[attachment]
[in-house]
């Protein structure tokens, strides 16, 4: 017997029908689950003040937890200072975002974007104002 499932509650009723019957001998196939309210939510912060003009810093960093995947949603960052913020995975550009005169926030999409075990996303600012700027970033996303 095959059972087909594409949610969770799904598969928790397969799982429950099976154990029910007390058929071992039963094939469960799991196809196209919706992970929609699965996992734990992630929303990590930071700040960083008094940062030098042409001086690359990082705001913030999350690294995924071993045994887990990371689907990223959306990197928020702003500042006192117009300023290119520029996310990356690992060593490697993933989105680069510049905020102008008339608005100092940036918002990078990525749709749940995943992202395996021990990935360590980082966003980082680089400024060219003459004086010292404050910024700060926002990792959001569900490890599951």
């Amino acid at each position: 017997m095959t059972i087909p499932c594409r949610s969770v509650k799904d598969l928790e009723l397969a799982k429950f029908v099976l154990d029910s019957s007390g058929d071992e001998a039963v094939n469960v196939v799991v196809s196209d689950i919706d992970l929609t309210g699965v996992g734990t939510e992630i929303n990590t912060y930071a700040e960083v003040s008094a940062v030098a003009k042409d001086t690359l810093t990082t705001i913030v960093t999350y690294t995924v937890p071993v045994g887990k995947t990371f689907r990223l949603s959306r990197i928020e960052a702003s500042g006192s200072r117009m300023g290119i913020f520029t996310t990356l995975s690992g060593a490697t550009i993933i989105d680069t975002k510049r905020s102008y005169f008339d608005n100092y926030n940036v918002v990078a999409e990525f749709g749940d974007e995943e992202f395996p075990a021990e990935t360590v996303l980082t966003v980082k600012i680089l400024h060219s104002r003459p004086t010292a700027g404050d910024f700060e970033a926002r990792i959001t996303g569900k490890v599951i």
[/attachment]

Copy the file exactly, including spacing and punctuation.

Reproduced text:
[in-house]
């Protein structure tokens, strides 16, 4: 017997029908689950003040937890200072975002974007104002 499932509650009723019957001998196939309210939510912060003009810093960093995947949603960052913020995975550009005169926030999409075990996303600012700027970033996303 095959059972087909594409949610969770799904598969928790397969799982429950099976154990029910007390058929071992039963094939469960799991196809196209919706992970929609699965996992734990992630929303990590930071700040960083008094940062030098042409001086690359990082705001913030999350690294995924071993045994887990990371689907990223959306990197928020702003500042006192117009300023290119520029996310990356690992060593490697993933989105680069510049905020102008008339608005100092940036918002990078990525749709749940995943992202395996021990990935360590980082966003980082680089400024060219003459004086010292404050910024700060926002990792959001569900490890599951």
């Amino acid at each position: 017997m095959t059972i087909p499932c594409r949610s969770v509650k799904d598969l928790e009723l397969a799982k429950f029908v099976l154990d029910s019957s007390g058929d071992e001998a039963v094939n469960v196939v799991v196809s196209d689950i919706d992970l929609t309210g699965v996992g734990t939510e992630i929303n990590t912060y930071a700040e960083v003040s008094a940062v030098a003009k042409d001086t690359l810093t990082t705001i913030v960093t999350y690294t995924v937890p071993v045994g887990k995947t990371f689907r990223l949603s959306r990197i928020e960052a702003s500042g006192s200072r117009m300023g290119i913020f520029t996310t990356l995975s690992g060593a490697t550009i993933i989105d680069t975002k510049r905020s102008y005169f008339d608005n100092y926030n940036v918002v990078a999409e990525f749709g749940d974007e995943e992202f395996p075990a021990e990935t360590v996303l980082t966003v980082k600012i680089l400024h060219s104002r003459p004086t010292a700027g404050d910024f700060e970033a926002r990792i959001t996303g569900k490890v599951i």